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  • Writer's pictureEva

A Weekend in Augustów, Poland: Saunas, Slime, and Snow!

Beyond a layover in Warsaw, I'd never set foot in Poland, even though it's our next-door neighbor as residents of Lithuania. I mean, even once you move past the fact that my namesake was born in the country - the perfect reason to visit! - I just wanted to explore it. See it with my own two eyes.

That opportunity presented itself this past week on a trip to Augustów, a spa town just a bit west of the Lithuanian border. In one of my surreal, "I live in Europe now!?" moments, I crossed the border with four of my closest friends - all scientists except me. This part was nothing new: we'd already relaxed in Druskininkai with these friends and alone and had planned to return this past weekend.

Well, until we had dinner with neighbors who'd just returned from Augustów. I could feel my whole body perk up with interest - here was my opportunity to switch it up and go to Poland!

Surrounded by lakes and national parks, I was already in for the three-hour-long ride to Augustów. It didn't take long to convince our friends, either. But I do have a few tips and stories for you if you're looking for a good time to and from Poland.

But first, some photos!

  1. A Gorgeous Spa Resort Town - Much like Druskininkai and Birštonas in Lithuania, Augustów is a small resort town that's affordable and quieter in the wintertime. And truth be told, I really liked it. But coming off of my two Druskininkai highs, the spa resort we stayed at paled to the southern Lithuanian town's kaleidoscopic level of saunas and steam rooms - and privacy. Did I love being able to take the elevator down to the spa floor in a bathrobe? Uh, YEAH. But the spa add-on appointments filled up too quickly and English wasn't always an option. (Not a huge problem, but it did complicate conversations.) It was also much louder than I expected, having come from Druskininkai, but how do I say no to a sauna!? Answer: if you're from the American South, you don't. You sit your tushie down and give thanks for the heat. I rarely stay at super nice hotels (until now!), but this one felt both luxurious and casual. Not an explicitly bad choice for five low-maintenance people. Its breakfast buffet was stunning, with local meats, cheeses, pickled vegetables, lard (lard!?), some blintzes, mackerel, French toast, blood sausages, and more. (Guess which Ashkenazi girl got the blintzes and mackerel?) Would I go back? Yes, but probably in the summertime to take advantage of the water and boats - not for the spa. If you've spent time in Augustów, feel free to share other options!

  2. Restaurant on the River - Some of our friends had previously been through Augustów and knew exactly where they wanted to return: Tawerna Fisza. And I'll be honest: this place was a trip highlight. While I don't eat much meat, their beef tartare was, um, incredible and worth it - affordable, too. To quote some of my Lithuanian friends who learned British English, I felt incredibly posh ordering and eating it, watching the snow wane outside. ;) Wait staff was great, and their hot lemonade with ginger, rosemary, lemon, and cloves was warming. I'd 100% go back to Augustów just for this restaurant!

  3. Soviet Statues and Slime - On our way back to Vilnius, we detoured and high-tailed it to the Grūtas Soviet Sculpture Park. Um, this was an experience, y'all. It was a massive (icy, freezing) park with ostriches, kangaroos, alpacas, rabbits, and dismantled Soviet monuments. In an interesting approach, this is the Lithuanian equivalent of sending Soviet statues out to pasture. While it's important to Lithuanians that the statues were removed from city squares and public spaces, they also decided to place the statues in Grūto Parkas to remind them not to let history repeat itself. (I can only imagine how this would go over in the American South - whew!) I may not have been able to feel my toes, but this was a fascinating moment for me. Plus, they had toy vending machines - for some odd reason - and since the souvenir shop wasn't open (also, why?), we splurged on some tiny toy slime.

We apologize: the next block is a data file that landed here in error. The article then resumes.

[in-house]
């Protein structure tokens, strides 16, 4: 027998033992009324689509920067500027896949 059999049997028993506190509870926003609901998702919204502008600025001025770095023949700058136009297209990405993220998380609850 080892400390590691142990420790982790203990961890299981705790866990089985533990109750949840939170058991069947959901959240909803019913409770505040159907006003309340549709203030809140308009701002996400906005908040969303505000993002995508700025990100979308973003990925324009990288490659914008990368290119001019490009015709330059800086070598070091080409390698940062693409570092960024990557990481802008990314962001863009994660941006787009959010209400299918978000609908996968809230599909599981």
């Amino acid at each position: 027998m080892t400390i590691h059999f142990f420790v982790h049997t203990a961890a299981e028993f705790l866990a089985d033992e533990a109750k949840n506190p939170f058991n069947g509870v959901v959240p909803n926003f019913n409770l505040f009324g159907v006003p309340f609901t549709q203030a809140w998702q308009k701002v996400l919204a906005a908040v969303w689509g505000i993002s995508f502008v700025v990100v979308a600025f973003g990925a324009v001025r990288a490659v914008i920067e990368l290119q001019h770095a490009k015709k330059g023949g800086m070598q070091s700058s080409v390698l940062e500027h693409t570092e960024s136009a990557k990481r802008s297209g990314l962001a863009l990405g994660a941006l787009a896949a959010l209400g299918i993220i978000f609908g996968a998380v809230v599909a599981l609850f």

4. Cultural Crossovers and Differences - One of my favorite things to do when visiting other countries (or towns!) is check out their grocery store - and tea selection! While walking around Old Town Augustów, I found the perfect place to stop into. And maybe I shouldn't have been given the whole Lithuania-Poland connection, but I was surprised at the cultural ties. For instance, I was stunned to see they had their own šakotis, although it certainly makes sense after an investigation. I also noticed that most people were more outwardly friendly, from hotel staff to fellow restaurant diners. And having been to Slovakia, I was amused by the language crossover between Slovakian and Polish. Wait, am I turning into an international citizen!?

Overall, this was a successful trip - and well worth it for the adventure to Poland itself. But if I'm being honest, Druskininkai is still the gold standard in anything sauna or steam room related. They've just got it figured out. I'll be back in Poland later this year, so I'll be curious to see how that experience shapes up and compares with this one. Have you been to Poland? Any plans to go? Let me know if you've ever been to Augustów or nearby areas. I'll be back, I'm sure!

For now, I'll just be over here getting ready for the Kaziukas Fair (St. Casimir) this weekend and doing my best to learn Lithuanian in my second round of courses. Wish me luck! (Palinkėk man sėkmės!) It helps to have awesome classmates, that's for sure...

As per usual, feel free to subscribe at the bottom of this page to receive a bi-weekly email from me on whatever's on my heart that day! And as always, I'll see you next time here at Into the Forests I Go - iki pasimatymo - see you soon!


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